June is always a busy month for the Master with several important City events and the annual Livery weekend for Masters and Prime Wardens, in addition to Company events, functions and visits. This year we have also celebrated the Platinum Jubilee of Her Majesty the Queen with a four-day bank holiday weekend.
The Masters and Prime Wardens of the City Livery Companies were not directly involved in the Jubilee celebrations so we decided to pay our own tribute and mark the Queen’s remarkable 70 years of dedicated and selfless service to the nation at our Masters & Clerks Lunch at Armourers’ Hall on 9 June.
The lunch had a royal theme. The Master, Wardens, the principal guest, the Clerk and the Chaplain processed into the Hall accompanied by Honorary Freeman Richard Townend playing “Zadok the Priest” on the piano. We then enjoyed a Royal themed lunch including salmon and sole Balmoral, Crown of Lancashire lamb and a Queen’s duo of puddings. Perhaps the strangest royal connection was the Dubonnet jelly, served with the Windsor red cheese, the Queen’s preferred drink being gin and Dubonnet! The principal guest was Hugo Vickers, the renowned writer, broadcaster and royal biographer who reflected on the Queen’s remarkable reign and told several interesting and amusing anecdotes.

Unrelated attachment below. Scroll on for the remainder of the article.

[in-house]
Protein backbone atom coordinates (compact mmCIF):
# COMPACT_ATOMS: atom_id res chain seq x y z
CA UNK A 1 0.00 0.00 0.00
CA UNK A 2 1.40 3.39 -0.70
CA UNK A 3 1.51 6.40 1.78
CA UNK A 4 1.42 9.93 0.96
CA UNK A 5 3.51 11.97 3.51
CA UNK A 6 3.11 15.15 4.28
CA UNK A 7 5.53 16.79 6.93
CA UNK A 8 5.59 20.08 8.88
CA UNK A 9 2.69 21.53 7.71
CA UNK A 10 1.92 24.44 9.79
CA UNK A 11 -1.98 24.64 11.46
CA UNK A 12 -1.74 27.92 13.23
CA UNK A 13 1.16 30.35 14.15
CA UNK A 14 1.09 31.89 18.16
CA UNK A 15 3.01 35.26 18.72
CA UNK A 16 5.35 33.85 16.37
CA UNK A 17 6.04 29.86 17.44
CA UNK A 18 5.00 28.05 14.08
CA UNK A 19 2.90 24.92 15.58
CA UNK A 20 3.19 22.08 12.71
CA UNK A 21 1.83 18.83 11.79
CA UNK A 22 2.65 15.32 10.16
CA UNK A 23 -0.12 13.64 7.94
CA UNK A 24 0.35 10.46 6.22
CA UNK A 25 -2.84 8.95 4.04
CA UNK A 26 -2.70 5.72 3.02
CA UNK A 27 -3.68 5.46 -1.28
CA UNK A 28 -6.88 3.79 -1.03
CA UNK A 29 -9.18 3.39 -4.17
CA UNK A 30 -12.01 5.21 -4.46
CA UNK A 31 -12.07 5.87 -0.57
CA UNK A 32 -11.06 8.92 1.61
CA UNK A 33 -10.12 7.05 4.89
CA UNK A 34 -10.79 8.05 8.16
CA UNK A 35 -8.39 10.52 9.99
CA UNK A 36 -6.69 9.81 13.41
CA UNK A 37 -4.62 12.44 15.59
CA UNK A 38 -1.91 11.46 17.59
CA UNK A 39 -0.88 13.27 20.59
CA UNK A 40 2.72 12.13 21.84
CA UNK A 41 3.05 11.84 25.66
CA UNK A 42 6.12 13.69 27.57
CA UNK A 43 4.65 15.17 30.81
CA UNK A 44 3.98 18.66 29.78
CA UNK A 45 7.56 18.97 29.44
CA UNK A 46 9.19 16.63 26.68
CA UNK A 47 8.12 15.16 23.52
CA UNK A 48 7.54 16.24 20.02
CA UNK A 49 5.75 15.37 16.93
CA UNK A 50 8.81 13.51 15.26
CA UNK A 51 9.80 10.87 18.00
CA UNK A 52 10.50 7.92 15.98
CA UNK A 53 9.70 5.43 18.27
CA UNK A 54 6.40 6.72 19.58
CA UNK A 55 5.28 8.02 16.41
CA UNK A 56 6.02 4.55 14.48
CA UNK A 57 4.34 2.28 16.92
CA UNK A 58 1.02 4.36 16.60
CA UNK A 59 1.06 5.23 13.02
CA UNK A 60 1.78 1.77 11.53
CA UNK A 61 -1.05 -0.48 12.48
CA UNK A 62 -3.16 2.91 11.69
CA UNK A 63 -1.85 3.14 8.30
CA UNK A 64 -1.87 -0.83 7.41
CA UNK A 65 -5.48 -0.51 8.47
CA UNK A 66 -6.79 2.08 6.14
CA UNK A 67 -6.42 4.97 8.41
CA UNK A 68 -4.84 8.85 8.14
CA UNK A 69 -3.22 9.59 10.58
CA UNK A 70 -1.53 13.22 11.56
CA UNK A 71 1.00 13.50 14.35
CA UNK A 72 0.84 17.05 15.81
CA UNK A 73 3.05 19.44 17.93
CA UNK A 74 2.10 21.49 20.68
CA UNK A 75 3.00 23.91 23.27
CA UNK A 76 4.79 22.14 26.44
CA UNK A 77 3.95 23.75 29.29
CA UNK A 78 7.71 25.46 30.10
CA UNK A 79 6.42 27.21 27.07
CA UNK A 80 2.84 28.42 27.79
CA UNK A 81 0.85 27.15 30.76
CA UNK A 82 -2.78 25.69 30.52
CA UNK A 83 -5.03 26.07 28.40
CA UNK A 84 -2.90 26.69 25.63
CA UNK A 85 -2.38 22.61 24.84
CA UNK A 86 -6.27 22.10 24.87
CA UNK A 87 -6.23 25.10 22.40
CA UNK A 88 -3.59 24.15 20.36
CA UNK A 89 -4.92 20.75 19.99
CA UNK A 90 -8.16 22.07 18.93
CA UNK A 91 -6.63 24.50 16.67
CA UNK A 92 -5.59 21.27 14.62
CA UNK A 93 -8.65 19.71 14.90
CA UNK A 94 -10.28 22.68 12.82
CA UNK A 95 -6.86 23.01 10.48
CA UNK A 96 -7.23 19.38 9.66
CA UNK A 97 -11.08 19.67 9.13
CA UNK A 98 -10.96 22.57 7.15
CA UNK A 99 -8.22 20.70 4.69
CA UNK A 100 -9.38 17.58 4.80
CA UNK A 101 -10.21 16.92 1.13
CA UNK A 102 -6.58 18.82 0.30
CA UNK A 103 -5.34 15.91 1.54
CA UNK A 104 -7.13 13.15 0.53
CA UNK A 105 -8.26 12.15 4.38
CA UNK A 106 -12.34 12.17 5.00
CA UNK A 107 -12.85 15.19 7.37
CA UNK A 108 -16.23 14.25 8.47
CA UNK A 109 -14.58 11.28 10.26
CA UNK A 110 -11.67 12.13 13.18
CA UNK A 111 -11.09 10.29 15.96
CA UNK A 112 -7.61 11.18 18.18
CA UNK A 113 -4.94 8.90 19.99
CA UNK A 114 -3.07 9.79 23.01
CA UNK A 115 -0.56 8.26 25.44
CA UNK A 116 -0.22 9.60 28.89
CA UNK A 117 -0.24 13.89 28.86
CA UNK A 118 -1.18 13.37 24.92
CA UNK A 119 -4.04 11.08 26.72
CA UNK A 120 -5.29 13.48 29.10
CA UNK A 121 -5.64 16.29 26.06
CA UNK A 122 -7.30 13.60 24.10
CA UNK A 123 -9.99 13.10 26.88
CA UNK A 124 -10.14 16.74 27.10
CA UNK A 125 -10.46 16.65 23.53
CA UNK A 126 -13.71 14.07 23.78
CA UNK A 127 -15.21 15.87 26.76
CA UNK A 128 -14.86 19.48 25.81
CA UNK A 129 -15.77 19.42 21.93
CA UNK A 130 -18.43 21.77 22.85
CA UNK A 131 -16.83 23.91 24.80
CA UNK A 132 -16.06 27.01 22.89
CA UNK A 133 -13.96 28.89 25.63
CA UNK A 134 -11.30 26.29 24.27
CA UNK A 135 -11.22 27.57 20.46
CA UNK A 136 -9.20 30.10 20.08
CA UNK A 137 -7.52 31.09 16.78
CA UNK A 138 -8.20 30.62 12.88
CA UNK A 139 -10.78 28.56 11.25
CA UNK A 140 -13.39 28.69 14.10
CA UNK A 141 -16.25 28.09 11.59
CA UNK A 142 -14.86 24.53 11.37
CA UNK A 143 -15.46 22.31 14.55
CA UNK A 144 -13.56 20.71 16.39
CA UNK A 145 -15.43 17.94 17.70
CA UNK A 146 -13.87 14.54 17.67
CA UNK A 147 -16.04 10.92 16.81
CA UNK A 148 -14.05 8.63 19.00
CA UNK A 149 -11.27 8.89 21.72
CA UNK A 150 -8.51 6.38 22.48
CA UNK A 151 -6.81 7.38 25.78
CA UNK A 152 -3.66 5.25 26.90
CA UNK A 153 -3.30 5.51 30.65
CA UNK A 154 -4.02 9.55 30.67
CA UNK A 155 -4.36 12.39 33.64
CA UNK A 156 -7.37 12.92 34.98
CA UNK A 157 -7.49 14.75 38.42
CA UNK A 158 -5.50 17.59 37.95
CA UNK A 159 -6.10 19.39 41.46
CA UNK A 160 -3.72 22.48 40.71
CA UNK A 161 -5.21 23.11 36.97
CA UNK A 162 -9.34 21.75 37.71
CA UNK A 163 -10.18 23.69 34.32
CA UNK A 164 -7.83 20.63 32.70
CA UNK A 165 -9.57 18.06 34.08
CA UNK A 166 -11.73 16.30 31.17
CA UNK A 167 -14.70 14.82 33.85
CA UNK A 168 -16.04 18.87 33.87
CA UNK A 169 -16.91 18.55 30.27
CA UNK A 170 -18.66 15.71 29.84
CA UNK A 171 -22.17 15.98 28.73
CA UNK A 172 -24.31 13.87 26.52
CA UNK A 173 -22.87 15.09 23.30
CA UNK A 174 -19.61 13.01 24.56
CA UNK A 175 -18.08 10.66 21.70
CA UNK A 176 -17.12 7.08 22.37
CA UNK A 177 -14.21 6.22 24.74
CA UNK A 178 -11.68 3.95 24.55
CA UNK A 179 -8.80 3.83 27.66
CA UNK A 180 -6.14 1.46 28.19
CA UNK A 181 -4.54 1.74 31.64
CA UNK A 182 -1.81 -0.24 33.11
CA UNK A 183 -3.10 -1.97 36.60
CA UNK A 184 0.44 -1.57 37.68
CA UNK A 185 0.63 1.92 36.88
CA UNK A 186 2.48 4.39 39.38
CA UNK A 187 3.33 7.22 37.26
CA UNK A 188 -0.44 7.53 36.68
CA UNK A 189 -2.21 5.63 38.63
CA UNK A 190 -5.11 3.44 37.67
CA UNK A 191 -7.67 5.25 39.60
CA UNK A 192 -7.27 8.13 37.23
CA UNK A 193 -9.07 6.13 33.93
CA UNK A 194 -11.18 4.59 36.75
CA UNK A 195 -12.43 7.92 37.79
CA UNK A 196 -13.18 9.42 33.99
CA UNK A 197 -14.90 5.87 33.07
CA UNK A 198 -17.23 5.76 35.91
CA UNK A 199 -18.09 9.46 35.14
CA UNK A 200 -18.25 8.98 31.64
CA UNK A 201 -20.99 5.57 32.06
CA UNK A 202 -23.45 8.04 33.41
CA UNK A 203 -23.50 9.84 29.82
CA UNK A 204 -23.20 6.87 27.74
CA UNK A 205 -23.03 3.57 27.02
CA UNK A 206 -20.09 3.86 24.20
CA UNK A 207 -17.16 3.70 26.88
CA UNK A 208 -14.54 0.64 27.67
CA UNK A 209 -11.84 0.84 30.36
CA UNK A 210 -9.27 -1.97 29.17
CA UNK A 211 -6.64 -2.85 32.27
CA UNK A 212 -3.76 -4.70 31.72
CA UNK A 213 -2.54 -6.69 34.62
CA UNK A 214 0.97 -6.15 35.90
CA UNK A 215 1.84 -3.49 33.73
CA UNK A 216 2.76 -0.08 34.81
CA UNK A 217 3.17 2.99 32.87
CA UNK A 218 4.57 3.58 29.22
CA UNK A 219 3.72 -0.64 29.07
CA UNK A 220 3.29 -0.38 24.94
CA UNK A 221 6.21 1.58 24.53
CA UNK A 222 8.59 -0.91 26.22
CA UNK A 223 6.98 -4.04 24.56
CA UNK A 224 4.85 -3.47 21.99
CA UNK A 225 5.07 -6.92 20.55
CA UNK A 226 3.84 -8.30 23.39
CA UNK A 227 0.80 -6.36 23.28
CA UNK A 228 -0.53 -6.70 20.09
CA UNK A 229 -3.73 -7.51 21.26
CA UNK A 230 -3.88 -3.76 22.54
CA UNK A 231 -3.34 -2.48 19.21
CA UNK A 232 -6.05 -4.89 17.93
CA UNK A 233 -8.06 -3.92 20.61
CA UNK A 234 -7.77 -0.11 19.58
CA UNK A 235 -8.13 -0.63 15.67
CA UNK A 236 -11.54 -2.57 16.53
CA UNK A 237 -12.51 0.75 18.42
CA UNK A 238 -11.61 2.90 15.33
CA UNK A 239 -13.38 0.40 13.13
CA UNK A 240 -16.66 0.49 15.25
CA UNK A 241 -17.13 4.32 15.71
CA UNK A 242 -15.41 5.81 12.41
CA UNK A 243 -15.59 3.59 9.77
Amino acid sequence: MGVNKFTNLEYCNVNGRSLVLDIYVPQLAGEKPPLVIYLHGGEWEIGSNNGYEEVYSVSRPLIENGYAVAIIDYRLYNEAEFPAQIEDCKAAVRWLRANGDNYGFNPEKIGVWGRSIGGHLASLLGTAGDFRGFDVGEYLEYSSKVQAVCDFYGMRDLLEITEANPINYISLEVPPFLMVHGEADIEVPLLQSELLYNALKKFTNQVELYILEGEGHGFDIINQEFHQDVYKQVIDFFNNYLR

I was delighted to welcome the Masters and Clerks of eight Companies in the Construction Group of Livery Companies to the lunch. The visiting Masters were:
• Architects -Philip Cooper (Clerk: Cheryl Reid )
• Plumbers – Nick Jones (Clerk: Adrian Mumford)
• Constructors – Arthur Seymour (Clerk: Kim Tyrrell)
• Masons – Martin Low (Clerk: Maj Giles Clapp)
• Paviors – Neil Sandberg (Clerk: Jennifer Athill)
• Painter-Stainers – Lewis Cohen (Clerk: Christopher Twyman)
• Glaziers – Phil Fortey (Clerk – Liz Wicksteed)
• Joiner-Ceilers – Christopher Chivers (Clerk – Tanyia Ingham)